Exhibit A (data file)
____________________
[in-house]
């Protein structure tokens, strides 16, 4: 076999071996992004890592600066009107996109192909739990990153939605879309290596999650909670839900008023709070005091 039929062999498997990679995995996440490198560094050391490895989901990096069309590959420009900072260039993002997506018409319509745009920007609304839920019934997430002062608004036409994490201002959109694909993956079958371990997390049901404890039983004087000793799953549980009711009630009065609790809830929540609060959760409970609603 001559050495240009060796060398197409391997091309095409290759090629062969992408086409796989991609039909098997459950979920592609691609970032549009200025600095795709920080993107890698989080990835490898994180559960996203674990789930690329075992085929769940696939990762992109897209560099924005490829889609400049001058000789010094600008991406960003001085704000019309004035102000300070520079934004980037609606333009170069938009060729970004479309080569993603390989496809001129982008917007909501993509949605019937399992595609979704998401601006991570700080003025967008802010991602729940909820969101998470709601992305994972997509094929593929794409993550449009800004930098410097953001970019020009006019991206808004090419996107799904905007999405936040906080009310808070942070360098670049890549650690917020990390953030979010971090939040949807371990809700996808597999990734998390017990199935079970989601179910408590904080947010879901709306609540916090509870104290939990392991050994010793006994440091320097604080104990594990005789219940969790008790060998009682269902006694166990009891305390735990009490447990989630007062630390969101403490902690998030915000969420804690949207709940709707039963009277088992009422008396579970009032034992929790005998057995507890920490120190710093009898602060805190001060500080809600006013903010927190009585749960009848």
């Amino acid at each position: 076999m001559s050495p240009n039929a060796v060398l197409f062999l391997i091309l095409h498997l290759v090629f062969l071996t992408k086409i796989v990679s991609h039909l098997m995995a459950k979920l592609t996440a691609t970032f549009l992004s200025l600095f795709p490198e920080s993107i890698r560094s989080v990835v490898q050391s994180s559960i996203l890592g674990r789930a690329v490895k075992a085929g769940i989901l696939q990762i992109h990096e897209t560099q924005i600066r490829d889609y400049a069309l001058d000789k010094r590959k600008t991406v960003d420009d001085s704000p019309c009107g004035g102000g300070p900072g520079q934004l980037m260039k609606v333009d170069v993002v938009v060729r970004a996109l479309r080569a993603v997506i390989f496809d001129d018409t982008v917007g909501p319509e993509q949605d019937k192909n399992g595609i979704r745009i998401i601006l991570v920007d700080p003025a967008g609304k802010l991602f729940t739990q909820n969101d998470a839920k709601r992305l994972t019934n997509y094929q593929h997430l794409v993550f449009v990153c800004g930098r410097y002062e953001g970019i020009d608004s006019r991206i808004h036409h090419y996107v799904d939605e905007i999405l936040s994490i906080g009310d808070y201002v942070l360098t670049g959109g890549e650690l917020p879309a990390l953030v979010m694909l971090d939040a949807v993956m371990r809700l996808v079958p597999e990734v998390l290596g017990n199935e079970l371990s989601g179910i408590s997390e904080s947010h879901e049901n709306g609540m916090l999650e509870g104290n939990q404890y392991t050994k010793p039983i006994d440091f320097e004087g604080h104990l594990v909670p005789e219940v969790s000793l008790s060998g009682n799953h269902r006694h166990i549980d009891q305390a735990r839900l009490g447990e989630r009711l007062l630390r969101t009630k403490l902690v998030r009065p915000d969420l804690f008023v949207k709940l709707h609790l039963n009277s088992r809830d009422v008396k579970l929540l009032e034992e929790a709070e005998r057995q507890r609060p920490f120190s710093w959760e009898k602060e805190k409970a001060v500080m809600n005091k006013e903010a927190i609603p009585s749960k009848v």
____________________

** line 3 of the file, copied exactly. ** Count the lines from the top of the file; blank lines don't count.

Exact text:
């Amino acid at each position: 076999m001559s050495p240009n039929a060796v060398l197409f062999l391997i091309l095409h498997l290759v090629f062969l071996t992408k086409i796989v990679s991609h039909l098997m995995a459950k979920l592609t996440a691609t970032f549009l992004s200025l600095f795709p490198e920080s993107i890698r560094s989080v990835v490898q050391s994180s559960i996203l890592g674990r789930a690329v490895k075992a085929g769940i989901l696939q990762i992109h990096e897209t560099q924005i600066r490829d889609y400049a069309l001058d000789k010094r590959k600008t991406v960003d420009d001085s704000p019309c009107g004035g102000g300070p900072g520079q934004l980037m260039k609606v333009d170069v993002v938009v060729r970004a996109l479309r080569a993603v997506i390989f496809d001129d018409t982008v917007g909501p319509e993509q949605d019937k192909n399992g595609i979704r745009i998401i601006l991570v920007d700080p003025a967008g609304k802010l991602f729940t739990q909820n969101d998470a839920k709601r992305l994972t019934n997509y094929q593929h997430l794409v993550f449009v990153c800004g930098r410097y002062e953001g970019i020009d608004s006019r991206i808004h036409h090419y996107v799904d939605e905007i999405l936040s994490i906080g009310d808070y201002v942070l360098t670049g959109g890549e650690l917020p879309a990390l953030v979010m694909l971090d939040a949807v993956m371990r809700l996808v079958p597999e990734v998390l290596g017990n199935e079970l371990s989601g179910i408590s997390e904080s947010h879901e049901n709306g609540m916090l999650e509870g104290n939990q404890y392991t050994k010793p039983i006994d440091f320097e004087g604080h104990l594990v909670p005789e219940v969790s000793l008790s060998g009682n799953h269902r006694h166990i549980d009891q305390a735990r839900l009490g447990e989630r009711l007062l630390r969101t009630k403490l902690v998030r009065p915000d969420l804690f008023v949207k709940l709707h609790l039963n009277s088992r809830d009422v008396k579970l929540l009032e034992e929790a709070e005998r057995q507890r609060p920490f120190s710093w959760e009898k602060e805190k409970a001060v500080m809600n005091k006013e903010a927190i609603p009585s749960k009848v």